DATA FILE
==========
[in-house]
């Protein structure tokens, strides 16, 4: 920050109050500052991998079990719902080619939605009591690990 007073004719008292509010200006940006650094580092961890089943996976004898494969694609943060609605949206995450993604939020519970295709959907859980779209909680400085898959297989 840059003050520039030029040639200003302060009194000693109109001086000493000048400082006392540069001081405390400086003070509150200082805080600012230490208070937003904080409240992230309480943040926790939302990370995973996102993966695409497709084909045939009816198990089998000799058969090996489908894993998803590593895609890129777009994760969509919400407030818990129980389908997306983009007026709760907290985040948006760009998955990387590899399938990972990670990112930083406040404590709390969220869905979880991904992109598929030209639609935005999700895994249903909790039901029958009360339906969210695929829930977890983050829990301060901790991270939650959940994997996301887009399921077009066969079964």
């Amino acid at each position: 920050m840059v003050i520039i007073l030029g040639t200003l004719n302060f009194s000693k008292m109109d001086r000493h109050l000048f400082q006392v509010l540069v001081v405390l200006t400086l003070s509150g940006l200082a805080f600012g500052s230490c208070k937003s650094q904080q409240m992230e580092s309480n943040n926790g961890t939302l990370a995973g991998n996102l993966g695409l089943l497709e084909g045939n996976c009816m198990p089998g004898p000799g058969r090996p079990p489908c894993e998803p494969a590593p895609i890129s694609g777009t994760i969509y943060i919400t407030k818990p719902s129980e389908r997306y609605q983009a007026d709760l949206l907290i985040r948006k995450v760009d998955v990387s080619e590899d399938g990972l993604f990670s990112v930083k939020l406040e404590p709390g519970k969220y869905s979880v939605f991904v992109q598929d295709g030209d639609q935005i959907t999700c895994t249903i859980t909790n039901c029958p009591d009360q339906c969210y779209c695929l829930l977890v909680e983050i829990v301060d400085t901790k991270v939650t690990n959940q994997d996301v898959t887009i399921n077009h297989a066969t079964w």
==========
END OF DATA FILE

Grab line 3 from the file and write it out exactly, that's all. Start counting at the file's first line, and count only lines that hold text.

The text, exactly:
């Amino acid at each position: 920050m840059v003050i520039i007073l030029g040639t200003l004719n302060f009194s000693k008292m109109d001086r000493h109050l000048f400082q006392v509010l540069v001081v405390l200006t400086l003070s509150g940006l200082a805080f600012g500052s230490c208070k937003s650094q904080q409240m992230e580092s309480n943040n926790g961890t939302l990370a995973g991998n996102l993966g695409l089943l497709e084909g045939n996976c009816m198990p089998g004898p000799g058969r090996p079990p489908c894993e998803p494969a590593p895609i890129s694609g777009t994760i969509y943060i919400t407030k818990p719902s129980e389908r997306y609605q983009a007026d709760l949206l907290i985040r948006k995450v760009d998955v990387s080619e590899d399938g990972l993604f990670s990112v930083k939020l406040e404590p709390g519970k969220y869905s979880v939605f991904v992109q598929d295709g030209d639609q935005i959907t999700c895994t249903i859980t909790n039901c029958p009591d009360q339906c969210y779209c695929l829930l977890v909680e983050i829990v301060d400085t901790k991270v939650t690990n959940q994997d996301v898959t887009i399921n077009h297989a066969t079964w």